Notes on Achura

I’m referring to the fact that real and fake can be defined purely as a binary operation without any further meaning attached:

If real, then it cannot be fake.
If fake, then it cannot be real.

So a statement like:

Means that Aria is not real, nor anyone is real, so everyone must be fake.

If everyone is a fake according to one’s own view including themselves, then why does it matter if I am fake? No one was real to begin with.

If the Achuran faith has some kind of fetish for creating linguistic paradoxes, well that is their business and their belief but I am unsure as to its utility in actually conveying meaning through internal contradiction.

I believe you’re deliberately missing the point in order to call into question her assertions.
I don’t know that I understand ms Jenneth any better than she understands me, but her assertions seem to be as follows:

  1. What is real is a totality of everything that exists. We’re only real as defined by our part in that totality. We’re not real in the sense of discrete independent entities. Each of us is a part of what is real in the same sense that each individual cell makes a person, but a cell is not a person.
  2. She finds that you approach towards others and the “face” that you present to them is not genuine, that, to use your terminology, the “Real” Gesakaarin is other than you present. These would be different definitions of real, however. One pertaining to existence, the other pertaining to being genuine. The fact that you’re deliberately confusing the two is no doubt a part of why she considers you “fake”.
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I believe that in this case, it’s better to use the term ‘genuine’ or ‘authentic’ than ‘real’, since it’s very easy to misunderstand ‘real’ with ‘exist’.

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What happened to my post?

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Yes. Ms Gesakaarin’s choice of the term real was, I believe, I deliberate attempt to conflate the two.

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Uh … it got kind of archived, Mizhir. It’s over here. I’m sorry. There were some issues. I didn’t want to just copy it over with all of my stuff; I was afraid it would seem presumptuous.

If you want to repost it…?

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I’m listening, Aria - believe me, the lack of comment up until this point isn’t indicative of a lack of interest on my part.

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Ms. Jenneth, I see that our people are really very close. I’ve read what you was writing about “Achura Shuijing”, and I find it very similar to our new philosophy of Kutuoto Miru with its ideas to perceive the impassionate reality behind subjective interpretations, it looks just like Shuijing ideal of seeing the world clearly without illusion.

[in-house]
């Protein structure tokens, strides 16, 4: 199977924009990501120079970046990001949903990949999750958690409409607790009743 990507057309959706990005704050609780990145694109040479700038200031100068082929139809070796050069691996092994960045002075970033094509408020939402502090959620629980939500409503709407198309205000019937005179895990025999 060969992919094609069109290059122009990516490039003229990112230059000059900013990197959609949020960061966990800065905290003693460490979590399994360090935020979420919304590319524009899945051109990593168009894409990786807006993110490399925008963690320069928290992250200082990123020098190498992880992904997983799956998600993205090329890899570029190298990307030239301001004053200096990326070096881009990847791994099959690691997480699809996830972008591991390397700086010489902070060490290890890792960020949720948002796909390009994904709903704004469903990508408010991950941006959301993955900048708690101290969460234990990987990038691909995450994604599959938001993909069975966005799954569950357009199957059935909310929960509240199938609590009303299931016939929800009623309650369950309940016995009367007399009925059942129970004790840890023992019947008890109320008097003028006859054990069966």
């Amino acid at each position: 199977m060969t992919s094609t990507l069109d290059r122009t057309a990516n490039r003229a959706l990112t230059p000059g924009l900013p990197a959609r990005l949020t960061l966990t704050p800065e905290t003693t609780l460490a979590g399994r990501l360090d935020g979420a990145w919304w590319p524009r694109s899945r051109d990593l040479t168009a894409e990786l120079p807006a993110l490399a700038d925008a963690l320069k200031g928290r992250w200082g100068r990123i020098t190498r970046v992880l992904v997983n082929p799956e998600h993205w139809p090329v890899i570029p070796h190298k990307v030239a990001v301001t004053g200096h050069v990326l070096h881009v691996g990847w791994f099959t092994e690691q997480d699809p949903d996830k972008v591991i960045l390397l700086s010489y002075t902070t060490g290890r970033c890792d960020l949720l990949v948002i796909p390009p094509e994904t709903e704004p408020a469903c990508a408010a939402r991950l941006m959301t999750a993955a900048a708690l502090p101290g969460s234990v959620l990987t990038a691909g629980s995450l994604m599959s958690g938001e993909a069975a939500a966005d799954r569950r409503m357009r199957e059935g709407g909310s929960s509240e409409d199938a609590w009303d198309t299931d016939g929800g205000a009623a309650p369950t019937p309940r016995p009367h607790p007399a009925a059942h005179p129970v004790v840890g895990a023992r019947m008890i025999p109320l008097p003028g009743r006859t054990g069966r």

I myself lately try to follow these practices when I am forming my opinions. It still needs some work, but I am on it!

For myself, I have thought about the idea of Totality as well, probably our whole Universe has its own soul, or it is a one giant supercomputer, with atoms, us, planets, suns or even whole galaxies being its gears.

Kim Shuijing is one of many practices also have you read the histories of the ancestors They have a lot more interesting philosophies

Commander Kim

I’m pointing out that the Achuran faith cannot be defined axiomatically – and that’s the whole point.

Language is based on informal logic and axioms to convey meaning through definition and operations (grammar). How this is used fundamentally affects perception and is a philosophical question.

You could say, “That is Green.”

What is Green?

You could say, I define green as LIKE the colour of a leaf. This leads to other logical operations – are ALL leafs green?

Our success as species is that we’re really good at doing logical operations without really even thinking about it. We love set theory, putting things into categories until we’ve got giant interlocked Venn diagram of how we see the world around us. That is reflected in our use of language, grammar, and use of words, and that language informs how we think and how we define the world.

Yet fundamentally it also touches upon a philosophical question in the sciences:

Mathematics is an elegantly axiomatic logic system we can also use to describe the world around us, and make remarkably accurate predictions about it. However does that mean the universe is inherently mathematical or does it only appear so because we use mathematics to describe it?

That to me is also a central question of the Achuran faith/s. The nature of perception and definition of a universe and whether or not that universe is independent of those perceptions and definitions used to describe it.